- The Washington Times - Thursday, November 29, 2001

The United States could learn a lot from Canada and European countries, which have much lower teen pregnancy and birthrates, says a study released today by a leading sexuality research organization.
U.S. teen birthrates declined during the 1990s, but "even states with the lowest rates are still at or above these other countries," said Jacqueline Darroch, vice president for research at the Alan Guttmacher Institute (AGI) and principal researcher of the study.
"Looking at these outcomes led us to believe there are lessons we can learn from other countries," she said.
Traditional family groups, however, said the Europe-is-better message is part of a propaganda campaign from sex education advocates who want to eliminate funding for abstinence education.
"Strong families will solve the 'teen pregnancy problem' by solving the root problem failed relationships," Focus on the Family said in a report issued in June on European and American sex-education models.
The 100 page-plus AGI study, released today, is a large-scale study of teen sexual and reproductive behavior between 1998 and 2001 in the United States, Sweden, Canada, Britain and France. It found that:
The United States has the highest rates for teen pregnancies, births, abortions and sexually transmitted diseases (STDs).
Teen sexual activity and age of sexual debut "do not vary appreciably" among the five countries; however, U.S. teens are most likely to start having intercourse at the youngest age (around 15) and have multiple sexual partners.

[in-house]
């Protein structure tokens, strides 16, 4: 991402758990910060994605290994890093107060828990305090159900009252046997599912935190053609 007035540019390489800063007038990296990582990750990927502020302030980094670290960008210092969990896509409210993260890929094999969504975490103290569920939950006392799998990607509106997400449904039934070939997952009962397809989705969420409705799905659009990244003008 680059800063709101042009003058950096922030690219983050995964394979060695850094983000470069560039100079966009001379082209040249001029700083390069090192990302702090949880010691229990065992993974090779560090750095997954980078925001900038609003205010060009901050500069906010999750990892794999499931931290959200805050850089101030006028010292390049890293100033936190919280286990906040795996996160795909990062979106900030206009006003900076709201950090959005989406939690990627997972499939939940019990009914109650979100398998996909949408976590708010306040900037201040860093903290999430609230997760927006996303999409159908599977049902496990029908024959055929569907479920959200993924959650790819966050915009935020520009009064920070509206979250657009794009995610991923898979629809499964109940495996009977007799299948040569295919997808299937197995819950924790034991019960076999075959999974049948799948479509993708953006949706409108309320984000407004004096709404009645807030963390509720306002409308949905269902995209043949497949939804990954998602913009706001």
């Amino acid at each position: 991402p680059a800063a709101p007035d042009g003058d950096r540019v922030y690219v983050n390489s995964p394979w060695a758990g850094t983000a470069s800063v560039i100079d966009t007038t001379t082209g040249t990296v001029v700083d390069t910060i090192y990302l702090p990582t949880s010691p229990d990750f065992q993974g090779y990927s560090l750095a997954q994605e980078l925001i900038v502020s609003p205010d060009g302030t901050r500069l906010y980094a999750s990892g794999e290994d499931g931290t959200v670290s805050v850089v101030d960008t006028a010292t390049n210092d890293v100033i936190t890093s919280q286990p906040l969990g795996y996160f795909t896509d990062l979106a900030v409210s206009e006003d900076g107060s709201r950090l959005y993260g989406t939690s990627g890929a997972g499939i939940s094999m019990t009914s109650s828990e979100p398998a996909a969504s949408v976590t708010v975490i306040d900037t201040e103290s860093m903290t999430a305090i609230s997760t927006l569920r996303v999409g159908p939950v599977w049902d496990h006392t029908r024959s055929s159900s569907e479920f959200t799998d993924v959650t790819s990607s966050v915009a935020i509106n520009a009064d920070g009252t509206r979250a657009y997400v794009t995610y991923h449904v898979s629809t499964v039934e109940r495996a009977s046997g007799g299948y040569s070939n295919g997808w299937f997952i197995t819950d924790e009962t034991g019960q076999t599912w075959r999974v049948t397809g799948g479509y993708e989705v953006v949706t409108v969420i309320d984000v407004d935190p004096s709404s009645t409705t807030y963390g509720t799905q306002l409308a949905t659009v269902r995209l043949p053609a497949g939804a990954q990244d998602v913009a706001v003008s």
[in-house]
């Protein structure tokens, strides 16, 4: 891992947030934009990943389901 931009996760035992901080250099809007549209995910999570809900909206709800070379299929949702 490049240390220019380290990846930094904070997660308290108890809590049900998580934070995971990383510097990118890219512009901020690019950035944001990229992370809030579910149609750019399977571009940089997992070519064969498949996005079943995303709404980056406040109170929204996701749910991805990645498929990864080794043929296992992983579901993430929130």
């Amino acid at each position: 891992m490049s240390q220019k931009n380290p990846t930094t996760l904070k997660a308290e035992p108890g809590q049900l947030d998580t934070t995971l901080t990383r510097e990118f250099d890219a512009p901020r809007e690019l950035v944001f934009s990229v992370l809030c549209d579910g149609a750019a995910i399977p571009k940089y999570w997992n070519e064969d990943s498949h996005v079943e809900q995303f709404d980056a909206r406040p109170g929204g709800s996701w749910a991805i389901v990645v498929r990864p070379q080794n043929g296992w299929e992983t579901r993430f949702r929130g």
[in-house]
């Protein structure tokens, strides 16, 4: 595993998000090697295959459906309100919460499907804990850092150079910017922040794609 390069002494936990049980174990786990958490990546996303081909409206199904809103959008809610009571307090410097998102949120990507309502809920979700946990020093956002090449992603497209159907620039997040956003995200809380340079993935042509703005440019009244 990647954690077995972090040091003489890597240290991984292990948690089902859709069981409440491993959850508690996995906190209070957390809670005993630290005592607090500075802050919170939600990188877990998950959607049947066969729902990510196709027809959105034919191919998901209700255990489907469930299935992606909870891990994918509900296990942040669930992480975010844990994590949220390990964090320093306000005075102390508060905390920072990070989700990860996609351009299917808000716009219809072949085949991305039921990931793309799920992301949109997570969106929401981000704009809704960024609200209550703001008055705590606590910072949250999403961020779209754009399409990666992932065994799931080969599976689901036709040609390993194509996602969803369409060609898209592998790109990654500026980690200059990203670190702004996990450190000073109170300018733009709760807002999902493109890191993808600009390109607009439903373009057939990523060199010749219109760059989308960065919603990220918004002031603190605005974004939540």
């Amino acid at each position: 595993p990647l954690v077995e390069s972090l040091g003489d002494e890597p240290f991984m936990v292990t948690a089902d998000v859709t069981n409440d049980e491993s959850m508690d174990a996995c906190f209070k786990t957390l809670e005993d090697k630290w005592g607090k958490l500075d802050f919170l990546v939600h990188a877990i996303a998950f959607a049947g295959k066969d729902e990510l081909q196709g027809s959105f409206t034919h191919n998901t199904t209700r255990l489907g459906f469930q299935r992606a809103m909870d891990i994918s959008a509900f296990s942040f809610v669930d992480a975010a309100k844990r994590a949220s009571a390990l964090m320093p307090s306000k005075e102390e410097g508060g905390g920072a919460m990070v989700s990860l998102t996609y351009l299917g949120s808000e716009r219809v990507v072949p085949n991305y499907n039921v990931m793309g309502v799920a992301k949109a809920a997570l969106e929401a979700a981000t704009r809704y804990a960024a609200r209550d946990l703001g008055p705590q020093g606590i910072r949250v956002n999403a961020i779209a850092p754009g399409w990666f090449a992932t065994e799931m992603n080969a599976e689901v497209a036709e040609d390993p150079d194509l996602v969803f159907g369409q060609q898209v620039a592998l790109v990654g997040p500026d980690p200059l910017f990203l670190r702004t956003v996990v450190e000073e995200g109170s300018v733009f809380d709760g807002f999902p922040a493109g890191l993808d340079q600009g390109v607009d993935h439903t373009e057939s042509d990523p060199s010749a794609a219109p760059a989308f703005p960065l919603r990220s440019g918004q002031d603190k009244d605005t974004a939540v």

European youths are more likely to use birth control, especially birth-control pills, than U.S. teens.
"The high U.S. rates arise primarily because of less, and possibly less-effective, contraceptive use by sexually active teen-agers," said the AGI study, which was funded by the Ford Foundation and Henry J. Kaiser Family Foundation.
Easier access to birth control and reproductive health services would lower American teen birthrates, as would "full information" about sexuality and wider "societal acceptance of sexual activity among young people," the study concluded.
This is "a very significant study, which shows that countries that educate young people about sexuality rather than treating the subject as forbidden fruit have much lower rates of teen pregnancy and STDs," said James Wagoner, president of Advocates for Youth (AFY), which has done several sex-education fact-finding trips to Europe and reached similar conclusions.
"The AGI study calls into serious question the abstinence-only approach here in the United States," said Mr. Wagoner, adding that AFY will be reviewing the study's findings at its 20th anniversary conference this weekend in Washington.
However, Sandy Rios, president of Concerned Women for America, said there is "so much more to the [European] story than they're giving us."
Sweden not only has a sexually liberal environment, it has high rates of depression, suicide, alcoholism and juvenile delinquency, said Mrs. Rios.
Furthermore, Europe is struggling with family breakdown, single parenting, low fertility rates and sluggish socialistic economies, she said. "So for us to think that we must emulate a declining Europe is the height of folly."
Dr. John Diggs, who went on a 1999 sex education fact-finding tour of European countries led by Focus on the Family, said that America was unlikely to accept the European practice of encouraging girls to take birth-control pills from puberty through adulthood. "In Sweden, the average age to have the first child is 30," he noted.
"If Alan Guttmacher wants to support anything the Europeans do," added Dr. Diggs, "it should encourage the United States to impose the same limits on abortion that European countries have," such as requiring parental consent until the girl is 18 and denying abortions for pregnancies older than 10 weeks.


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